damage to each other. If well coordinated, these matches are a lot of fun
because you never know who's able to successfully mount that ladder to the top
without being thrown off by the opponent. Additionally, ladders give wrestlers a
great opportunity to deliver impressive dives and other high-risk maneuvers, and
there are plenty of those in this fight. Excellent match!
• Razor Ramon vs. Jeff Jarrett at Royal Rumble in 1995
Although this one slows down from time to time because Jeff Jarrett likes to put
on a silly show, it's by no means a boring match. On the contrary, the
fast-paced moments of this battle deliver the goods, with both Ramon and Jarrett
exchanging momentums via a variety of cool Irish Whips and other flexible moves.
Clocking in at 20 minutes, this is yet another solid display of entertaining pro
• Rocky Maivia vs. Stone Cold Steve Austin at In Your House: D-X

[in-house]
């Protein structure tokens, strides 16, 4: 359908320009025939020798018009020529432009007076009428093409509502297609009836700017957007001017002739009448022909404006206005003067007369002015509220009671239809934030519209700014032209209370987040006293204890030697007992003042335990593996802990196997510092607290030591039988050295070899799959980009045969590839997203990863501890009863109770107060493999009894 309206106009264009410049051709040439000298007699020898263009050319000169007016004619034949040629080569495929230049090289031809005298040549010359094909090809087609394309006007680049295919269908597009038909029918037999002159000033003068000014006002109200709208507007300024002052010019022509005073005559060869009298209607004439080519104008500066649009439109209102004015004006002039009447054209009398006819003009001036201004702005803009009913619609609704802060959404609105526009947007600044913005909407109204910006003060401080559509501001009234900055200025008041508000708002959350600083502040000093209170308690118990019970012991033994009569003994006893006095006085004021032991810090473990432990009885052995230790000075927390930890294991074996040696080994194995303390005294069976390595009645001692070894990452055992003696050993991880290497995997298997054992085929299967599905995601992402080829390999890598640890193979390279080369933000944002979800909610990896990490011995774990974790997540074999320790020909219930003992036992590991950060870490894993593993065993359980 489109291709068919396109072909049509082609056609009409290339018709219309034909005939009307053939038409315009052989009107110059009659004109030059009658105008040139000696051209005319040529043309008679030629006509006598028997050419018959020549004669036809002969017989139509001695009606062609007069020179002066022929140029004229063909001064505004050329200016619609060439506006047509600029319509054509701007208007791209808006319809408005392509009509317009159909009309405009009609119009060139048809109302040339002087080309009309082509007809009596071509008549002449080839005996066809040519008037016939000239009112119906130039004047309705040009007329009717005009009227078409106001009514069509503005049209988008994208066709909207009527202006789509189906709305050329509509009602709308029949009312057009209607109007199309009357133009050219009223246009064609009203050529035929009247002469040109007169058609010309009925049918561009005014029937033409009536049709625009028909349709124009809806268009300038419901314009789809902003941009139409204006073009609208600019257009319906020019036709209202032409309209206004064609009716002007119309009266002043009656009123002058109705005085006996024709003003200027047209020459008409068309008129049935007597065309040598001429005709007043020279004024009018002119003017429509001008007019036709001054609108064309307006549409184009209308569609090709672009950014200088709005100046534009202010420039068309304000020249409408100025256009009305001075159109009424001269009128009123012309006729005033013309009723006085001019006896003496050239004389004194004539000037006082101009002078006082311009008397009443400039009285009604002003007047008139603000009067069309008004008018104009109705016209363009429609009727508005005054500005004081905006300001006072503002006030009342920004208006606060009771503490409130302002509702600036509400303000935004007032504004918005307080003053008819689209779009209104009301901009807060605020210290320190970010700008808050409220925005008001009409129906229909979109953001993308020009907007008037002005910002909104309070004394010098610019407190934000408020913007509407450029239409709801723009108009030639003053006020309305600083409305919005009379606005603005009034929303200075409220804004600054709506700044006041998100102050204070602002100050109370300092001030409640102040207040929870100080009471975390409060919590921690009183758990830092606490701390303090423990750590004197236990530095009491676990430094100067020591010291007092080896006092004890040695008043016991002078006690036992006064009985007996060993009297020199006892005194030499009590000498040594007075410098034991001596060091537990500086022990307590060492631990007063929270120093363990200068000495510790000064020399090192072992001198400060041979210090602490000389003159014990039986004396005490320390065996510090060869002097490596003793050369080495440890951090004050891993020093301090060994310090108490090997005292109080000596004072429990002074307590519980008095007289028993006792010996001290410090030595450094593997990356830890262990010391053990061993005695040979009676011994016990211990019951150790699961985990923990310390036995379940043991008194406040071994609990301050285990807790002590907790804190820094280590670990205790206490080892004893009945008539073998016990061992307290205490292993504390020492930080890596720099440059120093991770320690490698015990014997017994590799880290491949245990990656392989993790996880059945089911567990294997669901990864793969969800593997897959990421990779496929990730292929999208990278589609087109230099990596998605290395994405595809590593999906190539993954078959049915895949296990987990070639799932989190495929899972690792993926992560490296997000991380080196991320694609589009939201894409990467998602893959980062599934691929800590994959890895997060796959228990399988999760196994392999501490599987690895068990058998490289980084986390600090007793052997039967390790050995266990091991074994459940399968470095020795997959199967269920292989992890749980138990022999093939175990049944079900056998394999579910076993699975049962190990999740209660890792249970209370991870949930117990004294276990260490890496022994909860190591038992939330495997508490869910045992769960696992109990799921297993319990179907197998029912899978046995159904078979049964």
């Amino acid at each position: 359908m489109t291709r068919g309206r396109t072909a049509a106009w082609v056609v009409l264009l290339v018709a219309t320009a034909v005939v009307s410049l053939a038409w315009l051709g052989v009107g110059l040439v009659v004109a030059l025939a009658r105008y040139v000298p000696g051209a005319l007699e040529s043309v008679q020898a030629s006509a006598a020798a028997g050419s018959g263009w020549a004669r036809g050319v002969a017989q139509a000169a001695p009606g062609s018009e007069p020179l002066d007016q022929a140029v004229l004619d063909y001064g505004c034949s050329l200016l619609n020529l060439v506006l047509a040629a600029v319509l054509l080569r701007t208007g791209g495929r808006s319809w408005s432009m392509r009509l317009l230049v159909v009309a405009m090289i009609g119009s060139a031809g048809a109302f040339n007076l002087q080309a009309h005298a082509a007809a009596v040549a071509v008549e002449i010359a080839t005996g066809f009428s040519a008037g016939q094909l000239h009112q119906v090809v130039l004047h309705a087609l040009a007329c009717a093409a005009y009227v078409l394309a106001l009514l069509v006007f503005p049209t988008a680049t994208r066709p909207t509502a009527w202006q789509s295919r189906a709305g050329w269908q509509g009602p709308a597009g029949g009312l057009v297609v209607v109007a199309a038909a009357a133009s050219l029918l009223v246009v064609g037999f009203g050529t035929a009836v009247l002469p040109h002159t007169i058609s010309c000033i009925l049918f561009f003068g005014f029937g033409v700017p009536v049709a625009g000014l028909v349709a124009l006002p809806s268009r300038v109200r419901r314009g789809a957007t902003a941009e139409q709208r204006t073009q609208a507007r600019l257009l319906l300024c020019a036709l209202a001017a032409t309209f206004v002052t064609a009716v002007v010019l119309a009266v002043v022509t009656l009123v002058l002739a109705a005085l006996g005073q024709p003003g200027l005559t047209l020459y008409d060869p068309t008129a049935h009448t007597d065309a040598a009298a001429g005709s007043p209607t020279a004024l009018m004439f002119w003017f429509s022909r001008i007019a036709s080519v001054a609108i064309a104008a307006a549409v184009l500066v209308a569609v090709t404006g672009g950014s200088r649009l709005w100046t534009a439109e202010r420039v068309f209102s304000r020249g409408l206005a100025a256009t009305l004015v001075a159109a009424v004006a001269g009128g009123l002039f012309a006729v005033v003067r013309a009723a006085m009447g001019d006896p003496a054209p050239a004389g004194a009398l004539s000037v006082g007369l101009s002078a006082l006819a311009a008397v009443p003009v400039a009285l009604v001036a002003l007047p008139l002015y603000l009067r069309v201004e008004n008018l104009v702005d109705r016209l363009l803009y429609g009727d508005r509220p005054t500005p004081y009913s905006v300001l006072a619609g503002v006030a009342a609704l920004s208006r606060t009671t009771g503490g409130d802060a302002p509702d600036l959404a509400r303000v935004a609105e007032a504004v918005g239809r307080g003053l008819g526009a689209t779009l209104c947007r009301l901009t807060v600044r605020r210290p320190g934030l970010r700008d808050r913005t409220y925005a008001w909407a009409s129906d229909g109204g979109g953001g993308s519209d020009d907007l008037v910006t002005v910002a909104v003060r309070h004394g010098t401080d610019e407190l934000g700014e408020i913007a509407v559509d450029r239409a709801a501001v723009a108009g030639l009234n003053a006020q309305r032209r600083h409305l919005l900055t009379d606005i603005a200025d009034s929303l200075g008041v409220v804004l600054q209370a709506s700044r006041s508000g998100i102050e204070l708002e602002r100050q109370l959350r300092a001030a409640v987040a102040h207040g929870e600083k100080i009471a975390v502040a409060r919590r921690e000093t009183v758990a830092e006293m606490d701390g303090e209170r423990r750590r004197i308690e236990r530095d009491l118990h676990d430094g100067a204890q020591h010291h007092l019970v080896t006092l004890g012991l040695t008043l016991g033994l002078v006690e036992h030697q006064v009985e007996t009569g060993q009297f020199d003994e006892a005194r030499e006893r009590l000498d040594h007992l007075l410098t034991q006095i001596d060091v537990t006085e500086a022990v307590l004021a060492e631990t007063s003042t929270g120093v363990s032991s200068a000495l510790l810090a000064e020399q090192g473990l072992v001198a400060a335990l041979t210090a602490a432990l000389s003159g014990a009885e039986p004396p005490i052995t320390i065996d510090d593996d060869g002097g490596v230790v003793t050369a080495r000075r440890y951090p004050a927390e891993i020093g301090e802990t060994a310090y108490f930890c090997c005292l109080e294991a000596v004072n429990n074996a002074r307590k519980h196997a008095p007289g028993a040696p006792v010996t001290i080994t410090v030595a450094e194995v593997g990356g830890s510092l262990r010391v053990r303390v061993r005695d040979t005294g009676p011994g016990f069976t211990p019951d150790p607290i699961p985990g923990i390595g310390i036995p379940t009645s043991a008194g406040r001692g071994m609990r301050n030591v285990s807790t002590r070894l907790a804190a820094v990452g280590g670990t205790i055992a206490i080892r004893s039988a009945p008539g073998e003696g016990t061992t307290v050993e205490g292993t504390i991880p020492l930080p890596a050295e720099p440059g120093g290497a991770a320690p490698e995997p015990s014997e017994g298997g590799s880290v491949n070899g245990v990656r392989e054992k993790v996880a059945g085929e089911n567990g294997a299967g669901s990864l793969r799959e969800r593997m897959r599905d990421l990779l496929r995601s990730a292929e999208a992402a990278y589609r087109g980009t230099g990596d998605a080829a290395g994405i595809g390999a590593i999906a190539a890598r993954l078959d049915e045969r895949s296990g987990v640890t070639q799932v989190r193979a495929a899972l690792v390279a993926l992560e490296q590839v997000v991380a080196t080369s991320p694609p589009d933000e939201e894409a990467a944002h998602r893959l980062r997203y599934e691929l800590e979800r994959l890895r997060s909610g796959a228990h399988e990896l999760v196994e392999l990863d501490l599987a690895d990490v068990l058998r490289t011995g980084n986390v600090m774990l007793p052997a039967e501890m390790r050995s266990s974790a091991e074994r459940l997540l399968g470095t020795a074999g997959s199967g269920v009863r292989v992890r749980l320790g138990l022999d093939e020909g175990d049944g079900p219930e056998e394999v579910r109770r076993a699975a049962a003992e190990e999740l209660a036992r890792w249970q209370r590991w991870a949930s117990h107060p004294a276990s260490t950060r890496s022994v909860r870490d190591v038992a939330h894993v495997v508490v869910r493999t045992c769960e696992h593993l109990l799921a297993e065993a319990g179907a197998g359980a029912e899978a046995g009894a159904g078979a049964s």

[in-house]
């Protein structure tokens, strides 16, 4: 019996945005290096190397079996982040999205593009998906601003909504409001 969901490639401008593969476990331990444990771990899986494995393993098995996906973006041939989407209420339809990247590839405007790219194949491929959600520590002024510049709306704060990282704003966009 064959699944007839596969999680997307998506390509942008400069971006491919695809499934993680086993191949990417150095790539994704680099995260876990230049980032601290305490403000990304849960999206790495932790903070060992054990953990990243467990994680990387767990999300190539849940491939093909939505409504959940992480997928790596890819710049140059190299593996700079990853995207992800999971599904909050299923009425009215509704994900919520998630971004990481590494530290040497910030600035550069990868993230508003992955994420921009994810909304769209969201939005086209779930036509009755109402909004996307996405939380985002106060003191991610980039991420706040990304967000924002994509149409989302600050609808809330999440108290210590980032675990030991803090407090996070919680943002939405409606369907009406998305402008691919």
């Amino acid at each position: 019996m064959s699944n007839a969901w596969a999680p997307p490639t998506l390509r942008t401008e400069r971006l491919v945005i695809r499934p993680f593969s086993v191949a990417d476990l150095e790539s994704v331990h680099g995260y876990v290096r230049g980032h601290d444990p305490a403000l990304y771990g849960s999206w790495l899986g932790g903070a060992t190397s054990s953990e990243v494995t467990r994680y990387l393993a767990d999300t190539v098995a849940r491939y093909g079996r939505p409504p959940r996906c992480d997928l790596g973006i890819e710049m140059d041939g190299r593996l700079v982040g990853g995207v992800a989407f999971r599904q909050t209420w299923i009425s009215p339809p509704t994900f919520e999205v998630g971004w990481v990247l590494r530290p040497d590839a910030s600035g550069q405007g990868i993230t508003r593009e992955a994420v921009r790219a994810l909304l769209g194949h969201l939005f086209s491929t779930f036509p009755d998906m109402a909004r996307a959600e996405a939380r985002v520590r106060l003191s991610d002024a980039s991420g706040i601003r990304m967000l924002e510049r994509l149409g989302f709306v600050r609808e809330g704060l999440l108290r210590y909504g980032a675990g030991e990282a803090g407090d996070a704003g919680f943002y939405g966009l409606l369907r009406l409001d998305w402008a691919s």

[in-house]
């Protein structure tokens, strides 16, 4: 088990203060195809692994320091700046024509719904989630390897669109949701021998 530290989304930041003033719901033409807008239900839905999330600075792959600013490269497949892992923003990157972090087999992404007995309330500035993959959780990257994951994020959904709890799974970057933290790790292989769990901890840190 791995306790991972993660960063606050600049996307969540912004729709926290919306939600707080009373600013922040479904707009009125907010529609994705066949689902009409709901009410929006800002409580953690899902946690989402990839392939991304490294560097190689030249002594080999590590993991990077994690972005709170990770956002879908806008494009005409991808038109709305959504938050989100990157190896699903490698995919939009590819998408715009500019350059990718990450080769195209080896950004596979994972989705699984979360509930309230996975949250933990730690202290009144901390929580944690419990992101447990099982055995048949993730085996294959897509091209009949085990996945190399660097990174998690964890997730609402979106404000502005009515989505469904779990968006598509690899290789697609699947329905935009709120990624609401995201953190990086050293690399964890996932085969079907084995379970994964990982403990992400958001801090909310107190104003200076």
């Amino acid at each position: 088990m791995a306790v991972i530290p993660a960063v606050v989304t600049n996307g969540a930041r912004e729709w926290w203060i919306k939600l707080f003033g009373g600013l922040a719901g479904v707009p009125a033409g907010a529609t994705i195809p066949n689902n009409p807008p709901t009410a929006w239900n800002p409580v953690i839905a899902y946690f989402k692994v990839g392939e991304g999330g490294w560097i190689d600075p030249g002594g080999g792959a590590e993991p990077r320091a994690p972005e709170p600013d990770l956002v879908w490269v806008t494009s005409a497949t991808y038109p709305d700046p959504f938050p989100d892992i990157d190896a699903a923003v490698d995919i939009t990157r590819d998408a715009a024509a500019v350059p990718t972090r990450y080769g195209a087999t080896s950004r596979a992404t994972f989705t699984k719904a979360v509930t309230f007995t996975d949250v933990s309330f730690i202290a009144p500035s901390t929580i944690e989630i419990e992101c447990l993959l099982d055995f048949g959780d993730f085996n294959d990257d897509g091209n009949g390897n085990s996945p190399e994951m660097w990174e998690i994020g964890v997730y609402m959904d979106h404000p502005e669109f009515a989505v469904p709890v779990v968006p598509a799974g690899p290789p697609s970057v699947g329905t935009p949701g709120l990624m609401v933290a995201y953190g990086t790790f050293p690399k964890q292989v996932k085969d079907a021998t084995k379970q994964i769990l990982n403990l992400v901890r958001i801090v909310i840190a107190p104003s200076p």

Stone Cold and Rocky enter this ring with incredible energy and
enthusiasm, giving fans just what they want to see: an efficient title match
with great heavy maneuvers and plenty of twists. I really enjoyed what WWE show
writers accomplished during in the '90s, because they gave pro wrestling's stars
a chance to give audiences their money's worth on so many occasions. This one
only lasts for five minutes, but these five minutes are certainly
• Triple H vs. The Rock at In Your House: Fully Loaded in 1998
This title match between HHH and the Rock is a two out of three falls match,
which means the first wrestler to score two pinfalls wins the game and
championship. The whole battle lasts for about 30 minutes, and while that is
quite long for this kind of matchup, Triple H and the Rock keep it engaging
enough throughout. Both wrestlers have a diverse set of moves that are powerful